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House being restored to circa 1862 condition

September 14, 2000

House being restored to circa 1862 condition



By JULIE E. GREENE / Staff Writer


SHARPSBURG - What was once a dilapidated house surrounded by abandoned cars could become an example of historic restoration and a popular tourism spot.

Civil War enthusiast William F. Chaney plans to open a Civil War museum and gift shop in a historic home east of Sharpsburg by early spring 2001.

Chaney is restoring the circa 1790s house at 18422 Shepherdstown Pike to the way it would have looked in September 1862 during the Battle of Antietam.

Instead of housing a hospital, as it did during the war, the house will become home to artifacts such as a sword once presented to Union Gen. George McClellan and a letter from Confederate Gen. Jubal Early, according to Chaney.

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Chaney is running into some opposition over a gift shop he wants to open in the house because Sharpsburg and Save Historic Antietam Foundation officials oppose commercial development on Antietam National Battlefield.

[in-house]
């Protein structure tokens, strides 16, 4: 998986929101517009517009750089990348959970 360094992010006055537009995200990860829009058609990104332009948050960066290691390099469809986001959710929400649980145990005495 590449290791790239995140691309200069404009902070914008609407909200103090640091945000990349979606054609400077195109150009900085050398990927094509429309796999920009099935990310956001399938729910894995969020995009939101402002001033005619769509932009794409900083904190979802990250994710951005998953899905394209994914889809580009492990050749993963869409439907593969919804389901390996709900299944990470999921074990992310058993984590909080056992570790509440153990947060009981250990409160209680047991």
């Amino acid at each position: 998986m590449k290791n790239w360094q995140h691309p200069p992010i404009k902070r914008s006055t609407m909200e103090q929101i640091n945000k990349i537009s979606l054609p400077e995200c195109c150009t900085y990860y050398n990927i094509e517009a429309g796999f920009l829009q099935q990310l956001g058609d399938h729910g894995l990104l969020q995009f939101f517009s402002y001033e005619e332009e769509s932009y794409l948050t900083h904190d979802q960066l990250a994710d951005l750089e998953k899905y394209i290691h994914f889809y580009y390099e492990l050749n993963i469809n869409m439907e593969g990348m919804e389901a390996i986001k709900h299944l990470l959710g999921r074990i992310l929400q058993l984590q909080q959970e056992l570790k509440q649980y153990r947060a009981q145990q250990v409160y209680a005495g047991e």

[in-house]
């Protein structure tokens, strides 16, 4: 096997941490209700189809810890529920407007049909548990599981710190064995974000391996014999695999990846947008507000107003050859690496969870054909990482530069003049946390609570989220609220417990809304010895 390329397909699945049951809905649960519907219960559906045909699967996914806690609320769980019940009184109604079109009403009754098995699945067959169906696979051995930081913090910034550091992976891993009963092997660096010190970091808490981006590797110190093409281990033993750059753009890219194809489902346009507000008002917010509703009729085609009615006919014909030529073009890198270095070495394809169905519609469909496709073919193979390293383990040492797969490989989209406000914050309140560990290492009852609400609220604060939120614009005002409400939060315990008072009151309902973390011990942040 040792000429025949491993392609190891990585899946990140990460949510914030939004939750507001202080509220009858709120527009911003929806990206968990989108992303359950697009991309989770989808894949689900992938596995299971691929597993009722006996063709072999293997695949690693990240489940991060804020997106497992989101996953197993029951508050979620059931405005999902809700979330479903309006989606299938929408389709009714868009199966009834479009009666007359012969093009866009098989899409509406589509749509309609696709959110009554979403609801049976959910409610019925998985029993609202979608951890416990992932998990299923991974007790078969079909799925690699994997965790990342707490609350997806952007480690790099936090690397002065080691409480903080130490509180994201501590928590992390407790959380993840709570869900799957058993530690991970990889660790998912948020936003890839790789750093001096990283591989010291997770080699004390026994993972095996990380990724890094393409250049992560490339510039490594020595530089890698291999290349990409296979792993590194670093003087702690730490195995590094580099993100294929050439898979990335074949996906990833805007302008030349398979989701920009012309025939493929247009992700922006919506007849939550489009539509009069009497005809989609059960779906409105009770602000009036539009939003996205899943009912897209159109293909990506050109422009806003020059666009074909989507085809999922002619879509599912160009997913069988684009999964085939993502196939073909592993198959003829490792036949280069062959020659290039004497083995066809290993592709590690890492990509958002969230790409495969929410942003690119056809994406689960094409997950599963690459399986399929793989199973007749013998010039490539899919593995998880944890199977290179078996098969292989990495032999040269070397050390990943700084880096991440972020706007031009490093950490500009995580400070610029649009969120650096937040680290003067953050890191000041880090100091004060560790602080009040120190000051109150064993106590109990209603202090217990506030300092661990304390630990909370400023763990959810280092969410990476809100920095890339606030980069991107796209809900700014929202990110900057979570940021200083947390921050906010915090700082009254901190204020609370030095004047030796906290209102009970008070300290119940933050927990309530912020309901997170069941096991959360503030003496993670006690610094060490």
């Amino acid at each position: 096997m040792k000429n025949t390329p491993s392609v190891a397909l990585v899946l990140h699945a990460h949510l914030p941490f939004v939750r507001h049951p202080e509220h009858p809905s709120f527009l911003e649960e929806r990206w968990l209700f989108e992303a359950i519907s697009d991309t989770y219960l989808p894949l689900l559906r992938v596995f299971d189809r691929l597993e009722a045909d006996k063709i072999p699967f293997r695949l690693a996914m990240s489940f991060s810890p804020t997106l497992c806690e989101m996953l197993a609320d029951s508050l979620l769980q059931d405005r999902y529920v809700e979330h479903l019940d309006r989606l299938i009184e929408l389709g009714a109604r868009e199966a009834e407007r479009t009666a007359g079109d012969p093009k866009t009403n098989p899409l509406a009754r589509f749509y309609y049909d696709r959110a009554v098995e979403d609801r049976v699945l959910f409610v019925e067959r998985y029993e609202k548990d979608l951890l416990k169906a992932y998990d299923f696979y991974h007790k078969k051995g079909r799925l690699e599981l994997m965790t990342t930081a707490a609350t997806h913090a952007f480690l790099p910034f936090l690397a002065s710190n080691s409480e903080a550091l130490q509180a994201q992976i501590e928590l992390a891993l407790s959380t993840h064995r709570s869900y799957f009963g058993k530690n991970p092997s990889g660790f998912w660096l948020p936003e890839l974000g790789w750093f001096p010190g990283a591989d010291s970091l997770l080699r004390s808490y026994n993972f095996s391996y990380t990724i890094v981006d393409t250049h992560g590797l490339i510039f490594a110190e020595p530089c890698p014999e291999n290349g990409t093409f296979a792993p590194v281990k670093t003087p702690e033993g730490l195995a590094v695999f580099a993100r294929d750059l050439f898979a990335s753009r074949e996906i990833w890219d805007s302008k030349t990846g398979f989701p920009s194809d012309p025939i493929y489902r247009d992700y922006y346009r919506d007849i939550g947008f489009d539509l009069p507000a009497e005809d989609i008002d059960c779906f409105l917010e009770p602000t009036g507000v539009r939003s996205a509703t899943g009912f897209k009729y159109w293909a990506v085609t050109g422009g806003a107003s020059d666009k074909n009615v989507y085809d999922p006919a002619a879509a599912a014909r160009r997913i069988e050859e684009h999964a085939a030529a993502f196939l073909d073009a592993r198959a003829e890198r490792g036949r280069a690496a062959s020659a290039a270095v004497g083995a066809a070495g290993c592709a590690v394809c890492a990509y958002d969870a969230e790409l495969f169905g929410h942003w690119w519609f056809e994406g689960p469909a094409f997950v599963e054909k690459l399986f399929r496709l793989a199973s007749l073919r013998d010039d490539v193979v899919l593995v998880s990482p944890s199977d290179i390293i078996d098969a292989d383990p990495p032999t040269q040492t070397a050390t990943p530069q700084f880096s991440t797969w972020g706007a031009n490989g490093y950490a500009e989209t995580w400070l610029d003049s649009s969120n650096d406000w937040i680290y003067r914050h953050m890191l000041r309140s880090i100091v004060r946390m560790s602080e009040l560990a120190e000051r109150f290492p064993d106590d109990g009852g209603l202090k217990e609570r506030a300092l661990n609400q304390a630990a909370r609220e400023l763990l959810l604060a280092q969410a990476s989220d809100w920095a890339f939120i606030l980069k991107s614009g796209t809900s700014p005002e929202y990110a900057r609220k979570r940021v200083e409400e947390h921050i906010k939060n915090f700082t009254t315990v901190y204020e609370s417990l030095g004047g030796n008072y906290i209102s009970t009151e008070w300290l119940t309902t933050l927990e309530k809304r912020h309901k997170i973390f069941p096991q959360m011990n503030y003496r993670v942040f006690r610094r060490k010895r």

The two-story white house is part of a 101-acre property known as the Newcomer Farm, which crosses Md. 34 east of Sharpsburg. The house is on the north side of Md. 34 within the legislative boundaries of the battlefield, but is not on the core of the battlefield, Battlefield Superintendent John Howard said.

Civil War troops moved across the site and probably skirmished there, Howard said.

Union Army soldiers fired artillery at the Confederates from the property, according to a letter Chaney wrote to the Washington County permits office.

The house also once served as headquarters for Union Gen. George Sykes, he said.

"The restoration of the house is one of the finest I have ever seen," Howard said of Architect Eleanor Lakin's design.

The structure is a log house with beaded board siding that has its original moldings and windows, Lakin said. The original structure dates back to around 1790 and has a rear addition that was built around 1830.

The museum and gift shop would be on the first floor.

Historic documents Chaney would display include letters from generals and soldiers from both armies, according to Chaney's letter.

He also plans to have uniforms, engravings, weapons, paintings, prints and maps on display.

The gift shop would sell books, maps, prints, educational materials, reproductions of historical documents and other historical memorabilia, according to Chaney's letter.

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